He ordered Azhaka Pillai to keep the elephant at the Thiruvattatu Temple and gave him permission to take elephant to other temples too if they need Adikesavan to take part in the procession. He also gave permission to Pillai for using the elephant in bringing large woods from the forest. On those days, it was elephants that are used to bring huge wood pieces from the forests.  However, the king put a strict condition that on 15 th of every month, Pillai should bring elephant to his palace in the early morning as he wants to see Adikesavan as the first sight of the day on that day.
King has designated a specific place in his courtyard for Adikesavan to wait so that he can see the elephant as he wakes up and open the windows. Azhaka Pillai used to bring the elephant on every 15th and keep it at the place. Then he will move far as he did not want the king to see him too as the first sight. After seeing the elephant, the king will come out and give bananas, sugarcanes and jiggery which are kept ready. Once the King as given him one piece from each item, Adikesavan will move a bit back. This is a sign that he does not want the king to take trouble in feeding him. As the king understands Adikesavan well, he will move back and sit on a chair after giving permission to Adikesavan to have all. Even Azhaka Pillai has been rewarded with clothes and money on those days.
It has been a practice for both the elephant and the mahout and on some occasions, when Azhaka Pillai was not well, Adikesavan had come alone to the palace travelling miles and miles.
Suddenly one day, the King expired and his predecessor, Dharmaraja took the Charge. As Azhaka Pillai knows that the news of demise of king will be hard to digest, he did not inform Adikesavan. The next month, as usual Adikesavan came to the palace along with Pillai. As usual he trumpeted to wake the king. Dharmaraja, the new king did not have the habit of waking up early. Hence the trumpeting irritated him. He got furious and shouted the mahout to take the elephant away.
Experiencing a different treatment, Adikesavan broke down and he ran away from the place taking Pillai in his trunk. They travelled many miles and stopped for a while to take rest. At that time Pillai told Adikesavan about the demise of the King. It was really painful to him and the tears started coming out of his eyes. He did not eat anything.
Caprisoned Elephant Procession is an important part of any temple festivals in Kerala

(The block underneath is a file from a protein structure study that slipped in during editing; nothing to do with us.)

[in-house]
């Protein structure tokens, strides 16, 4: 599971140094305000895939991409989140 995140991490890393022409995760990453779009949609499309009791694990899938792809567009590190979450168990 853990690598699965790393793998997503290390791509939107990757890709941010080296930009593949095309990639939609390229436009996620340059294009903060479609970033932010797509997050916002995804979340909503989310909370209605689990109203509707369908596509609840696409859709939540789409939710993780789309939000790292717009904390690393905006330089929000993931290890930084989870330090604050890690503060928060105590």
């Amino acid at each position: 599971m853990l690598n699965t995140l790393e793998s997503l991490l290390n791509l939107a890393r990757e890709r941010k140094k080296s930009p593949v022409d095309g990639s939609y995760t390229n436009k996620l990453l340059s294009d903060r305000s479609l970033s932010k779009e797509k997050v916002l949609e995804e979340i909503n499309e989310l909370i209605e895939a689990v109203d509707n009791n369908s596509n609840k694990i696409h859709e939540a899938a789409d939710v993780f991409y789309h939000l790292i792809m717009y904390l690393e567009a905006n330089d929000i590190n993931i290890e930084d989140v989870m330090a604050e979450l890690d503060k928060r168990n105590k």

At the same time, back in the palace, when the king woke up, companions told him about the practice of Marthanda Varma keeping the elephant for first sight in the morning. They also told him that Adikesavan might not be aware of the demise of Marthanda Varma and hence he came there as usual. Hearing the details, Dharmaraja too felt bad on his behavior and he sent persons to bring back the elephant. However, Adikesavan was not in a mood to obey royal order.
Seven days have passed and Adikesavan did not even drink water. All these days, officials used to come there to take Adikesavan to the palace. On the seventh day Azhaka Pillai told Adikesavan that it is not a good practice to disobey the royal order. He agreed and went to the palace.
With a great joy on his arrival Dharmaraja offered him bananas, coconut leaves, sugarcane etc but he did not went near the king. Then Pillai told king that the elephant did not have bath for last seven days and if it touched King, he will became impure. Hearing the reason for Adikesavan keeping a distance, King ordered Pillai to take the elephant to the nearby river and to have bath. Adikesavan came back to the palace after taking bath and accepted the materials submitted by his majesty. Then the King ordered to continue the practice as usual but not very early in the morning.
Both Adikesavan and Azhaka Pillai were of same age and both of them were getting weak as they grew older. Azhaka Pillai became very weak and he became bedridden. However, Adikesavan used to go for temple processions and for brining woods from the forest alone. He insisted that Azhaka Pillai should his part of wages. Temple authorities used to come to Azhaka Pillai’s house and present him his part of money. Then only Adikesavan will go there. He never created any mishaps even when he was alone and without a mahout.
Whenever he is free, he used to spend his time in the premises of Azhaka Pillai’s house. One such morning he heard a loud cry from Pillai’s house and he understood that his friend has left the world. He lifted his trunk as if he is paying homage to his friend of the life and moved to a corner in the compound. He lied on the ground and did not eat anything. On that night, Adikesavan too left the world to join his lifelong friend Azhaka Pillai. Both of them were around eighty years old then.
Since his teen ages, Azhaka Pillai never worked as a mahout for any elephant other than Adikesavan and Adikesavan never had a mahout other than Azhaka Pillai. They started life together, lived together and died together too.